Morris Animal Foundation & Coastal Pet Products Provide Hope for Longer Lives, Better Quality of Life for Pets

What do aging golden retrievers and shelter cats with gunky eyes have in common?

They're both targets of the more than 145 research projects funded by the Morris Animal Foundation in 2020.

At Coastal Pet, we understand how important the health of our furry friends is. We're pet owners too, and we want as long as possible with our beloved dogs and cats.

As such, we're proud to be a partner of the Morris Animal Foundation. A portion of the profits from the sale of the following products goes directly to the Foundations' efforts to make life better for our dogs and cats.

2020 Research Highlights

Last year may have been one where most people stayed close to home, but the folks at Morris Animal Foundation and the researchers they support were as busy as ever.

In total, in 2020, the Foundation invested more than $9.3 million into 145 research projects, directly studying 85 different species.

How might that research impact your beloved dog or cat?

Here's a small sampling of the research supported by the Morris Animal Foundation in 2020.


  • The Foundation's internal Golden Retriever Lifetime Study celebrated eight years in 2020. Over this time, the study has gathered data on more than 3000 golden retrievers. Currently, eight external research projects are using data from this study with a goal of identifying risk factors for cancer and other major diseases in all dogs.
  • As an offshoot of the Golden Retriever Lifetime Study, the Foundation created the Golden Oldies program in 2020 to recruit healthy golden retrievers over 12 years of age to help answer why some dogs get cancer and others don't.
  • Anyone who has ever lost a dog to cancer will be happy to note that many of the research projects the Foundation supports are looking to lessen the impact of canine cancers. One such study evaluated the potential of a new type of drug to treat rapidly fatal canine cancers, including high-grade mast cell tumors, acute leukemias and histiocytic sarcomas, as a first step toward clinical trials.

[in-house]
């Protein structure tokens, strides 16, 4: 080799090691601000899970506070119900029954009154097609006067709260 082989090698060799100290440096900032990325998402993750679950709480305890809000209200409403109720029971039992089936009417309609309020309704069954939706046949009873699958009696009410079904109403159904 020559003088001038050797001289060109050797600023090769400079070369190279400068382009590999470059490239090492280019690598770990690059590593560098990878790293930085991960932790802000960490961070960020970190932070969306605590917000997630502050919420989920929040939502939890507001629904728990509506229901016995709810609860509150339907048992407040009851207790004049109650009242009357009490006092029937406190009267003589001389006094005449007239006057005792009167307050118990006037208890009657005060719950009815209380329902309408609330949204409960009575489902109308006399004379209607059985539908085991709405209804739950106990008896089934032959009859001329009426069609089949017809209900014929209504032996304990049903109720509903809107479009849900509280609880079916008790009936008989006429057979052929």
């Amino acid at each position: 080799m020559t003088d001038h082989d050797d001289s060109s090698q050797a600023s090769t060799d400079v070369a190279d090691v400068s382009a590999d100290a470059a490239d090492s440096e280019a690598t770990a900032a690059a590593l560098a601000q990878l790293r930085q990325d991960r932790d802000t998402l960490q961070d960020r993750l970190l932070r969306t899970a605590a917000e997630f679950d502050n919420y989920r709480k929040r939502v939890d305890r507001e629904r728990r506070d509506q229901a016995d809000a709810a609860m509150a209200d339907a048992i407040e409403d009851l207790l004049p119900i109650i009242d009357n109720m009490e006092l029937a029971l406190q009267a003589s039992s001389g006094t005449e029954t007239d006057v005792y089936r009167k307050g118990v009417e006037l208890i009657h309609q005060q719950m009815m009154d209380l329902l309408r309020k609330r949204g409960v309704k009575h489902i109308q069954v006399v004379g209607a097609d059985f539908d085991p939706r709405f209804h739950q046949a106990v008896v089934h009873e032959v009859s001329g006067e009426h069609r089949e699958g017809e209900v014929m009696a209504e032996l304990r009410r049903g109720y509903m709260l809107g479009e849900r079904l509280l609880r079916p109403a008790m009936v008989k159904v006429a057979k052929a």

• Another successful study resulted in the development of a new in vitro culture technique to study cardiac muscle cells in dogs. The new technique serves as a vital tool in helping to create new diagnostic processes, as well as therapies and treatments for dogs with dilated cardiomyopathy (a type of heart disease).
  • Other studies looked into chronic bronchitis, fungal disease, head and neck tumors, epilepsy, heartworm, urinary tract infections, and spinal cord injuries in dogs.


  • Internally, the Foundation established a feline-specific Scientific Advisory Board to provide more opportunities for cat research and solicit more cat-related grant proposals. By increasing its outreach to the feline health community, the number of grants submitted for review in 2020 was 25% more than in 2019.
  • One such study resulted in the creation of a minimally-invasive diagnostic tool to test whether a cat has FIP (Feline Infectious Peritonitis) or another, more treatable, disease.
  • Another FIP study is working on creating a potential oral vaccine to prevent the disease all together.
  • Owners of aging cats might be relieved to hear that one research project resulted in the development of a screening test that identifies cats at risk for clot formation, a dangerous complication of heart disease. Early detection and intervention can greatly improve the quality of life for cats affected by this illness.
  • Ever adopted a cat from a shelter whose eyes were gooey and red? Researchers in one study are hoping to find a treatment for cats with feline herpesvirus (FHV-1), a common cause of that ugly and infectious eye disease in shelter cats.